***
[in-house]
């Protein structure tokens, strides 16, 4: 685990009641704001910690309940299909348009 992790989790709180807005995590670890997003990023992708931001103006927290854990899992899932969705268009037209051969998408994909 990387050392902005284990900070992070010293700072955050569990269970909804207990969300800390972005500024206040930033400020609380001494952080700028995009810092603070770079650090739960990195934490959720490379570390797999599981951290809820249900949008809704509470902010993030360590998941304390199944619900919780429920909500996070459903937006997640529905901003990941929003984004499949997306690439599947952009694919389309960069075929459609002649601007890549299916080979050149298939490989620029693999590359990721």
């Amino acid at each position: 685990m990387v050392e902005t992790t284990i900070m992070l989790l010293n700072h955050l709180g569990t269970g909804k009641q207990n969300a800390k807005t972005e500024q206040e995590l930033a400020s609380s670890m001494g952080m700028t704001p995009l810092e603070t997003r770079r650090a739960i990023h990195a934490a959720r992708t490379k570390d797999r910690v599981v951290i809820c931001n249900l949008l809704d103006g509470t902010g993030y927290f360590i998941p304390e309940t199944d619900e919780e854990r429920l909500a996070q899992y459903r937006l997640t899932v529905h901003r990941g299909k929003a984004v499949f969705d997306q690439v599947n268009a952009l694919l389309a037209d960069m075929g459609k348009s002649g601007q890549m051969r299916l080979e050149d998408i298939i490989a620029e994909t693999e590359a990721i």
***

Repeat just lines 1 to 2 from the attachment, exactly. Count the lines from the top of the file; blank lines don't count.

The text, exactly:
[in-house]
């Protein structure tokens, strides 16, 4: 685990009641704001910690309940299909348009 992790989790709180807005995590670890997003990023992708931001103006927290854990899992899932969705268009037209051969998408994909 990387050392902005284990900070992070010293700072955050569990269970909804207990969300800390972005500024206040930033400020609380001494952080700028995009810092603070770079650090739960990195934490959720490379570390797999599981951290809820249900949008809704509470902010993030360590998941304390199944619900919780429920909500996070459903937006997640529905901003990941929003984004499949997306690439599947952009694919389309960069075929459609002649601007890549299916080979050149298939490989620029693999590359990721």